Winner of the Observer Food Monthly Cookbook of the Year 2013.
Yotam Ottolenghi and Sami Tamimi are the men behind the bestselling Ottolenghi: The Cookbook. Their chain of restaurants is famous for its innovative flavours, stylish design and superb cooking.
At the heart of Yotam and Sami's food is a shared home city: Jerusalem. Both were born there in the same year, Sami on the Arab east side and Yotam in the Jewish west. Nearly 30 years later they met in London, and discovered they shared a language, a history, and a love of great food.
Jerusalem sets 100 of Yotam and Sami's inspired, accessible recipes within the cultural and religious melting pot of this diverse city. With culinary influences coming from its Muslim, Jewish, Arab, Christian and Armenian communities and with a Mediterranean climate, the range of ingredients and styles is stunning. From recipes for soups (spicy frikkeh soup with meatballs), meat and fish (chicken with caramelized onion and cardamom rice, sea bream with harissa and rose), vegetables and salads (spicy beetroot, leek and walnut salad), pulses and grains (saffron rice with barberries and pistachios), to cakes and desserts (clementine and almond syrup cake), there is something new for everyone to discover.
Packed with beautiful recipes and with gorgeous photography throughout,Jerusalem showcases sumptuous Ottolenghi dishes in a dazzling setting.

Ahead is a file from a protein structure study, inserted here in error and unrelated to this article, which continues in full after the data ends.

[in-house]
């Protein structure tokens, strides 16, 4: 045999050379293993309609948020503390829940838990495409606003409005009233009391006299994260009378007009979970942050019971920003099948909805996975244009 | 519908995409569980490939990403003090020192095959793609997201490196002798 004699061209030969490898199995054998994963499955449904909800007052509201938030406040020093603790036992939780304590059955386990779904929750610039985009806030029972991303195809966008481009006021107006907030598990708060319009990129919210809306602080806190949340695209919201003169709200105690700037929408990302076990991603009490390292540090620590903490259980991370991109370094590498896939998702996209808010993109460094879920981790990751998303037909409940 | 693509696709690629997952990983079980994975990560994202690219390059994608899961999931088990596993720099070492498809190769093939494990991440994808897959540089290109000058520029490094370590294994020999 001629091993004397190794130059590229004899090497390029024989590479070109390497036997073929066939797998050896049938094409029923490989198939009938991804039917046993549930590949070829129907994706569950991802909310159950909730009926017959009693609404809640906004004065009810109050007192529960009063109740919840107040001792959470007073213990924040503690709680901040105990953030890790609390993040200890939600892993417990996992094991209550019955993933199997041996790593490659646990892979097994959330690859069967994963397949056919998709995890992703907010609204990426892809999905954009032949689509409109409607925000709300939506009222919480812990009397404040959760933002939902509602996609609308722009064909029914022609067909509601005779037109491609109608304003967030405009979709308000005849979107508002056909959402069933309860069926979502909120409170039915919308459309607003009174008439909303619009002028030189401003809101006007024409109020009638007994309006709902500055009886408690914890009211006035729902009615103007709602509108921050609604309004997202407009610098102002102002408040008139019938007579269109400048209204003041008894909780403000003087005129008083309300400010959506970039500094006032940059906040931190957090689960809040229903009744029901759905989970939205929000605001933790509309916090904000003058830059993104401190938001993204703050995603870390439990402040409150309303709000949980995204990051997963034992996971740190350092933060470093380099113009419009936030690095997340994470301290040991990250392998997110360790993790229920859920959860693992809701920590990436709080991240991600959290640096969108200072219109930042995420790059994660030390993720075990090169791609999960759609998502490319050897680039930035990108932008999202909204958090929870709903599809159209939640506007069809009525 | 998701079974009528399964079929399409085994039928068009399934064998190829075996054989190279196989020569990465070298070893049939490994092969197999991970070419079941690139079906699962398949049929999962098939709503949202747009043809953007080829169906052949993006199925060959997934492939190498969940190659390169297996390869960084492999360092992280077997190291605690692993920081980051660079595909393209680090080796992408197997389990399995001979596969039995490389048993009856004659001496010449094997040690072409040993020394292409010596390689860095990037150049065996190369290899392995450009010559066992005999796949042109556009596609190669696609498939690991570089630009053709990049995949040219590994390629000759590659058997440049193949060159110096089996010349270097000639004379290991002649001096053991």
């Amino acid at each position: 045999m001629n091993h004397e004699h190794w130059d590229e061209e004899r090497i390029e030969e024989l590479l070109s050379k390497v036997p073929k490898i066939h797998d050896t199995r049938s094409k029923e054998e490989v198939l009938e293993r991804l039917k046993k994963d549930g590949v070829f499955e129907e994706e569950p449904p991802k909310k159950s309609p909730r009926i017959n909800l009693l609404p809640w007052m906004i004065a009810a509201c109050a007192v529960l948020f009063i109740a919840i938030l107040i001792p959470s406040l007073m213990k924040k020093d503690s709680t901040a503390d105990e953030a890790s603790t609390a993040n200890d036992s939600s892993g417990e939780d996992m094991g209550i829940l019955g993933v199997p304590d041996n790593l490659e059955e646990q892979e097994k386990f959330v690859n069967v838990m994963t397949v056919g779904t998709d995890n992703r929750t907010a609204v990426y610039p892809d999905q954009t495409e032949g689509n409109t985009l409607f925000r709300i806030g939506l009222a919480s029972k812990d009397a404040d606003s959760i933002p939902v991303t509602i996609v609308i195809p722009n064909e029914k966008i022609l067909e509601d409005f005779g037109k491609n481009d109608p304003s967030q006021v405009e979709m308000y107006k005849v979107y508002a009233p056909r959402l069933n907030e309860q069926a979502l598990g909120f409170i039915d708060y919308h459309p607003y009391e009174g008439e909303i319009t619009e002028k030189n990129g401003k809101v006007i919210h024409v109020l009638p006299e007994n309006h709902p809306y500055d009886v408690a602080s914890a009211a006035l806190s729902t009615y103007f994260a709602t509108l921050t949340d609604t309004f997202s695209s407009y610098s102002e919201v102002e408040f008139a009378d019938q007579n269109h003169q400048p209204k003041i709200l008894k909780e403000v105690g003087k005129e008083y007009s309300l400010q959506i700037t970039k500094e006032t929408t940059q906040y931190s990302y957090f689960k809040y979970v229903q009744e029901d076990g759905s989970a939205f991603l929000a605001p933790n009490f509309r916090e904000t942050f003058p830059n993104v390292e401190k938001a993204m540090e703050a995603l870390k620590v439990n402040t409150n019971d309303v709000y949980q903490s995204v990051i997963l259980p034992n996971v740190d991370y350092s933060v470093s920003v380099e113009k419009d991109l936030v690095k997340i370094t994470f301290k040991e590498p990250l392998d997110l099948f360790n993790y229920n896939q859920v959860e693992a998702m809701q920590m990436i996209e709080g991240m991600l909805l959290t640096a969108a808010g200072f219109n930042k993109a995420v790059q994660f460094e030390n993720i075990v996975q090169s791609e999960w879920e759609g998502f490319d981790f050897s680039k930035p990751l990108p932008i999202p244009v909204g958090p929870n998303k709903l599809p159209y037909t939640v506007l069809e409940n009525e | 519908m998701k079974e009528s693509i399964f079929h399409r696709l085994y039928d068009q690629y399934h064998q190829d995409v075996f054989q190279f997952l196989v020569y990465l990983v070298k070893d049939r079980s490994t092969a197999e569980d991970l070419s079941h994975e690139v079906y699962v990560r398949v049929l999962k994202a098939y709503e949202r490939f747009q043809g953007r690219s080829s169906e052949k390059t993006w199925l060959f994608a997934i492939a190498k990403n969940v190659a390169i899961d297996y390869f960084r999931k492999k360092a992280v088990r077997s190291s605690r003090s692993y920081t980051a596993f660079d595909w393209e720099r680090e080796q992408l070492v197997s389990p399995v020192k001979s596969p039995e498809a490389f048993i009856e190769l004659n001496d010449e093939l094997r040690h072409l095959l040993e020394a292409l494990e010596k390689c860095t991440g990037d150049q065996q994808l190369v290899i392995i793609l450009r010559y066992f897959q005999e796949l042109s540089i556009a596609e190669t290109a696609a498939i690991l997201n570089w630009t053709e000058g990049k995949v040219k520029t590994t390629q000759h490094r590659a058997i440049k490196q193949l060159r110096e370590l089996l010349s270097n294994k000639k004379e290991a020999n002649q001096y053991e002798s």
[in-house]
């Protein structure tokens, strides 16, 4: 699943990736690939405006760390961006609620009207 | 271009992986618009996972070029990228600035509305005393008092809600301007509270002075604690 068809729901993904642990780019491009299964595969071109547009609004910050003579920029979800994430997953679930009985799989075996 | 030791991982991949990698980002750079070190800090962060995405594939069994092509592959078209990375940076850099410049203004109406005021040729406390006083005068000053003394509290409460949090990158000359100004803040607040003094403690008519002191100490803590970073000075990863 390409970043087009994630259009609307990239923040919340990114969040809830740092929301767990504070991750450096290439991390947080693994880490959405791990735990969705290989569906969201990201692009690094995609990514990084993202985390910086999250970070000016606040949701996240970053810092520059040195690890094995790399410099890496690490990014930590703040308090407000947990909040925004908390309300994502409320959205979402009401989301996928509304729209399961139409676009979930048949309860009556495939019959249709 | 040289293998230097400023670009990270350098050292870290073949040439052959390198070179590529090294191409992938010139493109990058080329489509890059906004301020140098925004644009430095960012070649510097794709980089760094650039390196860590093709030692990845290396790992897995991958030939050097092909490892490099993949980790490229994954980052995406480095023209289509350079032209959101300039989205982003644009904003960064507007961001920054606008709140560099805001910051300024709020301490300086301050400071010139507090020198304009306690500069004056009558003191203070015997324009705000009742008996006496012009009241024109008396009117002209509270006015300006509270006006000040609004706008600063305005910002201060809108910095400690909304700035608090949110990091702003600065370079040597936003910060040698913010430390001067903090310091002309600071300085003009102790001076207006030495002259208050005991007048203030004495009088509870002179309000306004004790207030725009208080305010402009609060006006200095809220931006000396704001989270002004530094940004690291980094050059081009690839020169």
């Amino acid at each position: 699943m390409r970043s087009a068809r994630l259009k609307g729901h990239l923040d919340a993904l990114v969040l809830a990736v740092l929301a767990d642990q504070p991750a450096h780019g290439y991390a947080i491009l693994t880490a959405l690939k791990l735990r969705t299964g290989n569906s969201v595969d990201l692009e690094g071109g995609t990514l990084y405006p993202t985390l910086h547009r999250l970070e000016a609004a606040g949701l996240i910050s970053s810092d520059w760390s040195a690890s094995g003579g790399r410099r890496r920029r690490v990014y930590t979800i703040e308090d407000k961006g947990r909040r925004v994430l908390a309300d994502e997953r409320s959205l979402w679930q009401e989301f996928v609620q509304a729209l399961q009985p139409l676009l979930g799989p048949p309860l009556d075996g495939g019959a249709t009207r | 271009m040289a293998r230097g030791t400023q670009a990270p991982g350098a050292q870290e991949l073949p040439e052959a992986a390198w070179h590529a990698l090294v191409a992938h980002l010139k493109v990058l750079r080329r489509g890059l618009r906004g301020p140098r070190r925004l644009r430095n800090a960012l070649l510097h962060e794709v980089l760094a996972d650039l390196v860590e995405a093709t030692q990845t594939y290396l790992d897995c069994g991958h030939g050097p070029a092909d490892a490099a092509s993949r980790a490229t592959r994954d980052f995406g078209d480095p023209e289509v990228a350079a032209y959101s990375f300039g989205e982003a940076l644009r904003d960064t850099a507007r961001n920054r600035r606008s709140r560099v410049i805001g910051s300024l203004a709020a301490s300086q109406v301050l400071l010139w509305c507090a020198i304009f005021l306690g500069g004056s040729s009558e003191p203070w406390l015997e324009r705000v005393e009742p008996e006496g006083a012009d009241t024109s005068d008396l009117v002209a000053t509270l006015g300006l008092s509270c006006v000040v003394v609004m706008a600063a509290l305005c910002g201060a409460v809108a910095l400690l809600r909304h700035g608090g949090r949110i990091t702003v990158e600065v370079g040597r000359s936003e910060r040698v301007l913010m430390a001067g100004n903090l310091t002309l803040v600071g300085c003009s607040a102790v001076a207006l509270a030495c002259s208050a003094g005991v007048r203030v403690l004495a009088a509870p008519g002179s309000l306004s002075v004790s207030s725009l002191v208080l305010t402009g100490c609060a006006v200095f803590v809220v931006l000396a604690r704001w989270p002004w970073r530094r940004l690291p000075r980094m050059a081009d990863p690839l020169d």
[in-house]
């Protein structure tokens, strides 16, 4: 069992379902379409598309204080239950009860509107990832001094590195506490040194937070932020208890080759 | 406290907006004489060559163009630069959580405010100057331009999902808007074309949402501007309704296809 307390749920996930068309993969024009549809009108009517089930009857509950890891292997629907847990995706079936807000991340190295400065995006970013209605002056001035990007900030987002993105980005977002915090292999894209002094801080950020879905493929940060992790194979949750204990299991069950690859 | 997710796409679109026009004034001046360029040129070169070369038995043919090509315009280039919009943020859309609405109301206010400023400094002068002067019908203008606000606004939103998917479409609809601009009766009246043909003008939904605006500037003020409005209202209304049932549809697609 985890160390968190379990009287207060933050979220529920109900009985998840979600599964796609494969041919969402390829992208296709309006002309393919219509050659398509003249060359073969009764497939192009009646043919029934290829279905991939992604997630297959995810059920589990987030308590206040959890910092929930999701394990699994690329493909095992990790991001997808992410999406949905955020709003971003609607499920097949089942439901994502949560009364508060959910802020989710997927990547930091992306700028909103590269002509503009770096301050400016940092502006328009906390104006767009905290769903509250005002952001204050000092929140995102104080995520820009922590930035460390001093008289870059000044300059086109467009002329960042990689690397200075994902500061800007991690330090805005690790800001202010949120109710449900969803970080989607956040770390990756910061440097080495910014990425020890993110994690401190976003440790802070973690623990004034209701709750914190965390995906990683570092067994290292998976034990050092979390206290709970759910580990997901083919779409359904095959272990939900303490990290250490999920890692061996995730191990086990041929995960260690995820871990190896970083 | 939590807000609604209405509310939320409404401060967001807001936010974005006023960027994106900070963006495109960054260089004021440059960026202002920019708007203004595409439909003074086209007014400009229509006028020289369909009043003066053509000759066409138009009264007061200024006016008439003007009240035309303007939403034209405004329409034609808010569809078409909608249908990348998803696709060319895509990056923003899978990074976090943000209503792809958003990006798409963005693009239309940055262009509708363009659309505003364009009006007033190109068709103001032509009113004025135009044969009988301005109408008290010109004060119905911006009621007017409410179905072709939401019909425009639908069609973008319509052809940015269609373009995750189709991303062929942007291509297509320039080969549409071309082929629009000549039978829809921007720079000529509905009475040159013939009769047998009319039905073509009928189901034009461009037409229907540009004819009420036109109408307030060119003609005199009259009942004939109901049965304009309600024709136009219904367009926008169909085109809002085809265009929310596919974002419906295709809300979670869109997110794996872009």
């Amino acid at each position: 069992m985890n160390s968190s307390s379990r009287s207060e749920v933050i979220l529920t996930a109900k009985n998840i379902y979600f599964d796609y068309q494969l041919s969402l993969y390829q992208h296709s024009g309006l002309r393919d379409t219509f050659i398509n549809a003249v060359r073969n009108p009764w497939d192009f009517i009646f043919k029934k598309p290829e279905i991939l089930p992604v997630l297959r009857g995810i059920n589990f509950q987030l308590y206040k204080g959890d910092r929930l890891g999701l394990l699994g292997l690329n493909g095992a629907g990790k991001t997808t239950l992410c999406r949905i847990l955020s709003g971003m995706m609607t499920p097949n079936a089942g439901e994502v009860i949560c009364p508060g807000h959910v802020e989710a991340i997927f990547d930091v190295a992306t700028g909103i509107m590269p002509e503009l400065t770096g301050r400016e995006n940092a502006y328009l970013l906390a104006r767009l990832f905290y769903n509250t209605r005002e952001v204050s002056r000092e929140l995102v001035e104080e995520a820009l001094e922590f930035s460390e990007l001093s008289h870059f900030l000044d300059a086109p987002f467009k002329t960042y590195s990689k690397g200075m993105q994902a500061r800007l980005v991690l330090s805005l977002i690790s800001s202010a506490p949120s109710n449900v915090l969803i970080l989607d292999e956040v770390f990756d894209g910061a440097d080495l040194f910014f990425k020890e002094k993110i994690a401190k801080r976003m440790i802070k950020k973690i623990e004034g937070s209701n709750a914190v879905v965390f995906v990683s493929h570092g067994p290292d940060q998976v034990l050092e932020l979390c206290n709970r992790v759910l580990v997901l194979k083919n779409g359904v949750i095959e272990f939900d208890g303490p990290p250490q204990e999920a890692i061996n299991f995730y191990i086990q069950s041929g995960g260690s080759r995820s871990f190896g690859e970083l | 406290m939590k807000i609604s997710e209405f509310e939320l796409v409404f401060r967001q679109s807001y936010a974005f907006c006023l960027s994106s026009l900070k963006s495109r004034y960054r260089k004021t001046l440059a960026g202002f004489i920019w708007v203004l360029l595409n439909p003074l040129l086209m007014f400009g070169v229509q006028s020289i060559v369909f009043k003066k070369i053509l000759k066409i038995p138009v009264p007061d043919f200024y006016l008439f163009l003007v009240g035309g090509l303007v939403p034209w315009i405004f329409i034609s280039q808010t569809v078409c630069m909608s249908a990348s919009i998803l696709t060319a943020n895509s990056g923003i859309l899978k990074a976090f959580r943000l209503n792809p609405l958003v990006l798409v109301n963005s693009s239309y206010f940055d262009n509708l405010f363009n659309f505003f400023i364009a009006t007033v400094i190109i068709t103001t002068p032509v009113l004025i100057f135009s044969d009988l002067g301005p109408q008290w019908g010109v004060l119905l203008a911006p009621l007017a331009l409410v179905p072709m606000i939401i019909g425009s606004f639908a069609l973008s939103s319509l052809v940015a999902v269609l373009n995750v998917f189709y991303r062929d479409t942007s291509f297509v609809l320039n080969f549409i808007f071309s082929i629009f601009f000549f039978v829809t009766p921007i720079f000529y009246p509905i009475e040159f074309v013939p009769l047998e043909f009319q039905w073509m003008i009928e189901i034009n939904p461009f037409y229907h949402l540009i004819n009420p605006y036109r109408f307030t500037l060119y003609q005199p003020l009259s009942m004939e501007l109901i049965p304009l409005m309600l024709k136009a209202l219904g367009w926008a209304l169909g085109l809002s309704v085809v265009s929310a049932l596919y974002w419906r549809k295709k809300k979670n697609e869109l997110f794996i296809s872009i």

Packed with mouthwatering recipes inspired by the food of Jerusalem, this is the long-awaited third cookbook from Yotam Ottolenghi, winner of the Observer Food Monthly Best Cookbook award 2013
"a magical feast" BBC Good Food Magazine "Jerusalem works both as a recipe book and as a touching tribute to (Yotam Ottolenghi's) war-torn native city" The Telegraph Magazine "A complicated love letter to a city...a memorable book that has as much to do with friendship as with food" The Guardian "Jerusalem will dominate dinner parties for the next year through its deceptive and inviting simplicity" The Financial Times "'(A) celebration of the complex currents that shaped Jerusalem's culinary, as well as political, history" The Sunday Telegraph